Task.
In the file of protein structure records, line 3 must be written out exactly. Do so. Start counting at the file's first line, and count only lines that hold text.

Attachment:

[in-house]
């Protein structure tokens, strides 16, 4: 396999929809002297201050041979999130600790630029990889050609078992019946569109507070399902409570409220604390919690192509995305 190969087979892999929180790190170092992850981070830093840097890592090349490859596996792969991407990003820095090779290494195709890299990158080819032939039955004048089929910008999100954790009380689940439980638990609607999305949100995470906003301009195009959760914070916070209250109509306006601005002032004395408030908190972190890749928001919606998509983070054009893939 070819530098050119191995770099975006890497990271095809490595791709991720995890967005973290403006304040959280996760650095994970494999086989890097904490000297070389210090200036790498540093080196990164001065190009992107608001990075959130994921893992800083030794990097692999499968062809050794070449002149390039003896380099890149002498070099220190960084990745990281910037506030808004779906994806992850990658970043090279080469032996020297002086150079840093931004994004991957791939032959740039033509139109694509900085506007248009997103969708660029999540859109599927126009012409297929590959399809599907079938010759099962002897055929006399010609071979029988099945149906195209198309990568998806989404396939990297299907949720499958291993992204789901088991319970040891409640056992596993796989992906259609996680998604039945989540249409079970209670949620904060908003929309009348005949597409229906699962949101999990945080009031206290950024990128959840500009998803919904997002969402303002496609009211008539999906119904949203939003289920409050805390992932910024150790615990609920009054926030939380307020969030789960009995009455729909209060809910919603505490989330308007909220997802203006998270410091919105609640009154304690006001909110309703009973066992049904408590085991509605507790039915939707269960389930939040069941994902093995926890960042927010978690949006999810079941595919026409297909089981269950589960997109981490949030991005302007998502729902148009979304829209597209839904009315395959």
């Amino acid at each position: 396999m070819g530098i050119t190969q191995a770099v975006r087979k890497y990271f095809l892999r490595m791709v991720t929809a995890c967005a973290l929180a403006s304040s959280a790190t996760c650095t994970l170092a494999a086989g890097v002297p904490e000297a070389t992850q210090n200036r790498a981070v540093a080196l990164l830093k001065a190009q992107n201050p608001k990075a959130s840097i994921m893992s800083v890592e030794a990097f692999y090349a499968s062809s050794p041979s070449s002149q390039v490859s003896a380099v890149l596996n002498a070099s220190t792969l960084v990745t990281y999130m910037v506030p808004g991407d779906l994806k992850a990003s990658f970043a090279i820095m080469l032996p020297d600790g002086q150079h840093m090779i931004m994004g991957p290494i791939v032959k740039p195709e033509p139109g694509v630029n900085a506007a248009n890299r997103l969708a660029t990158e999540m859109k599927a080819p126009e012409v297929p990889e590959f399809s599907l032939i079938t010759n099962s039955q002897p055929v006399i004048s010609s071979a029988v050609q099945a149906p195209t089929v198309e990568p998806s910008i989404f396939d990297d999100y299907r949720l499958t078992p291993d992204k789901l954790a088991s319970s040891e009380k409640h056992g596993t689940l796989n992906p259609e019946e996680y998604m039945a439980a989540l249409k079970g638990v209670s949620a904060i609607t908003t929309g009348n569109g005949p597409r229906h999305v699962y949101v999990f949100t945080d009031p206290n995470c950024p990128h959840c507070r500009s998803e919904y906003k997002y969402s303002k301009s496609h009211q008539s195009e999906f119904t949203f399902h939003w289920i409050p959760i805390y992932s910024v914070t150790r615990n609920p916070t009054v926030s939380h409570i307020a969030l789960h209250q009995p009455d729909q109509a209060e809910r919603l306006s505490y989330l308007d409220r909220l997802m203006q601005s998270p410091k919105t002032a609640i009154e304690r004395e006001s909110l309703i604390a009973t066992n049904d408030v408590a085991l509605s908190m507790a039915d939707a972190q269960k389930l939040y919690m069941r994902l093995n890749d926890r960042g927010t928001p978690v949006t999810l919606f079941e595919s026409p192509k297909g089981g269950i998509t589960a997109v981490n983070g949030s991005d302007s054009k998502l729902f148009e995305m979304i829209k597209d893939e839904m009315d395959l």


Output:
């Amino acid at each position: 396999m070819g530098i050119t190969q191995a770099v975006r087979k890497y990271f095809l892999r490595m791709v991720t929809a995890c967005a973290l929180a403006s304040s959280a790190t996760c650095t994970l170092a494999a086989g890097v002297p904490e000297a070389t992850q210090n200036r790498a981070v540093a080196l990164l830093k001065a190009q992107n201050p608001k990075a959130s840097i994921m893992s800083v890592e030794a990097f692999y090349a499968s062809s050794p041979s070449s002149q390039v490859s003896a380099v890149l596996n002498a070099s220190t792969l960084v990745t990281y999130m910037v506030p808004g991407d779906l994806k992850a990003s990658f970043a090279i820095m080469l032996p020297d600790g002086q150079h840093m090779i931004m994004g991957p290494i791939v032959k740039p195709e033509p139109g694509v630029n900085a506007a248009n890299r997103l969708a660029t990158e999540m859109k599927a080819p126009e012409v297929p990889e590959f399809s599907l032939i079938t010759n099962s039955q002897p055929v006399i004048s010609s071979a029988v050609q099945a149906p195209t089929v198309e990568p998806s910008i989404f396939d990297d999100y299907r949720l499958t078992p291993d992204k789901l954790a088991s319970s040891e009380k409640h056992g596993t689940l796989n992906p259609e019946e996680y998604m039945a439980a989540l249409k079970g638990v209670s949620a904060i609607t908003t929309g009348n569109g005949p597409r229906h999305v699962y949101v999990f949100t945080d009031p206290n995470c950024p990128h959840c507070r500009s998803e919904y906003k997002y969402s303002k301009s496609h009211q008539s195009e999906f119904t949203f399902h939003w289920i409050p959760i805390y992932s910024v914070t150790r615990n609920p916070t009054v926030s939380h409570i307020a969030l789960h209250q009995p009455d729909q109509a209060e809910r919603l306006s505490y989330l308007d409220r909220l997802m203006q601005s998270p410091k919105t002032a609640i009154e304690r004395e006001s909110l309703i604390a009973t066992n049904d408030v408590a085991l509605s908190m507790a039915d939707a972190q269960k389930l939040y919690m069941r994902l093995n890749d926890r960042g927010t928001p978690v949006t999810l919606f079941e595919s026409p192509k297909g089981g269950i998509t589960a997109v981490n983070g949030s991005d302007s054009k998502l729902f148009e995305m979304i829209k597209d893939e839904m009315d395959l």